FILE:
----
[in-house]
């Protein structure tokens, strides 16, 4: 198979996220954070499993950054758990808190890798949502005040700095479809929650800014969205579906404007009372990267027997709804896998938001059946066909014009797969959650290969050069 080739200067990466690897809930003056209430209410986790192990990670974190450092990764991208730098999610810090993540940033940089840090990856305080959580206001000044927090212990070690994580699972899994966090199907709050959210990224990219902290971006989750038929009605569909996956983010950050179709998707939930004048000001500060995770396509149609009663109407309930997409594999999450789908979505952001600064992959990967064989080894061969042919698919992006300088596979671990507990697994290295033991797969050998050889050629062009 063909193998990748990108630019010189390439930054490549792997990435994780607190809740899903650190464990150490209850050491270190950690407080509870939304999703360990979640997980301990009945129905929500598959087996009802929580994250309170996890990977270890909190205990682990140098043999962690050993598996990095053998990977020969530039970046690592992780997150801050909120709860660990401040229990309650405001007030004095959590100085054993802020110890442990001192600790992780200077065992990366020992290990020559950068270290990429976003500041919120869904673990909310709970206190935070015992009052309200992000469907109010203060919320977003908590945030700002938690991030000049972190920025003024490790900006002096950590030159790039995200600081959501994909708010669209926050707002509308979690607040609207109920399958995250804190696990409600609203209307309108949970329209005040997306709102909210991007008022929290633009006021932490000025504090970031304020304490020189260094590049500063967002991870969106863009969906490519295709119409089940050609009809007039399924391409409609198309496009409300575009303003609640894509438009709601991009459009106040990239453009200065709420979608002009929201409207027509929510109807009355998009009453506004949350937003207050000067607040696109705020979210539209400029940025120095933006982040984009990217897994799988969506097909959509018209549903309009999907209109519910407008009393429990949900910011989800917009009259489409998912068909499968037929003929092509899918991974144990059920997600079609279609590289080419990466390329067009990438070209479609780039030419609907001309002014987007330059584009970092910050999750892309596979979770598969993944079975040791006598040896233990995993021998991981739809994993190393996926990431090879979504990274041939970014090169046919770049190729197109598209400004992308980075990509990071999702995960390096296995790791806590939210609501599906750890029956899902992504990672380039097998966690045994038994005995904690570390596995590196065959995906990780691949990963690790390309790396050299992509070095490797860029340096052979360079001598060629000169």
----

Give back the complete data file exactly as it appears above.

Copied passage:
[in-house]
């Protein structure tokens, strides 16, 4: 198979996220954070499993950054758990808190890798949502005040700095479809929650800014969205579906404007009372990267027997709804896998938001059946066909014009797969959650290969050069 080739200067990466690897809930003056209430209410986790192990990670974190450092990764991208730098999610810090993540940033940089840090990856305080959580206001000044927090212990070690994580699972899994966090199907709050959210990224990219902290971006989750038929009605569909996956983010950050179709998707939930004048000001500060995770396509149609009663109407309930997409594999999450789908979505952001600064992959990967064989080894061969042919698919992006300088596979671990507990697994290295033991797969050998050889050629062009 063909193998990748990108630019010189390439930054490549792997990435994780607190809740899903650190464990150490209850050491270190950690407080509870939304999703360990979640997980301990009945129905929500598959087996009802929580994250309170996890990977270890909190205990682990140098043999962690050993598996990095053998990977020969530039970046690592992780997150801050909120709860660990401040229990309650405001007030004095959590100085054993802020110890442990001192600790992780200077065992990366020992290990020559950068270290990429976003500041919120869904673990909310709970206190935070015992009052309200992000469907109010203060919320977003908590945030700002938690991030000049972190920025003024490790900006002096950590030159790039995200600081959501994909708010669209926050707002509308979690607040609207109920399958995250804190696990409600609203209307309108949970329209005040997306709102909210991007008022929290633009006021932490000025504090970031304020304490020189260094590049500063967002991870969106863009969906490519295709119409089940050609009809007039399924391409409609198309496009409300575009303003609640894509438009709601991009459009106040990239453009200065709420979608002009929201409207027509929510109807009355998009009453506004949350937003207050000067607040696109705020979210539209400029940025120095933006982040984009990217897994799988969506097909959509018209549903309009999907209109519910407008009393429990949900910011989800917009009259489409998912068909499968037929003929092509899918991974144990059920997600079609279609590289080419990466390329067009990438070209479609780039030419609907001309002014987007330059584009970092910050999750892309596979979770598969993944079975040791006598040896233990995993021998991981739809994993190393996926990431090879979504990274041939970014090169046919770049190729197109598209400004992308980075990509990071999702995960390096296995790791806590939210609501599906750890029956899902992504990672380039097998966690045994038994005995904690570390596995590196065959995906990780691949990963690790390309790396050299992509070095490797860029340096052979360079001598060629000169």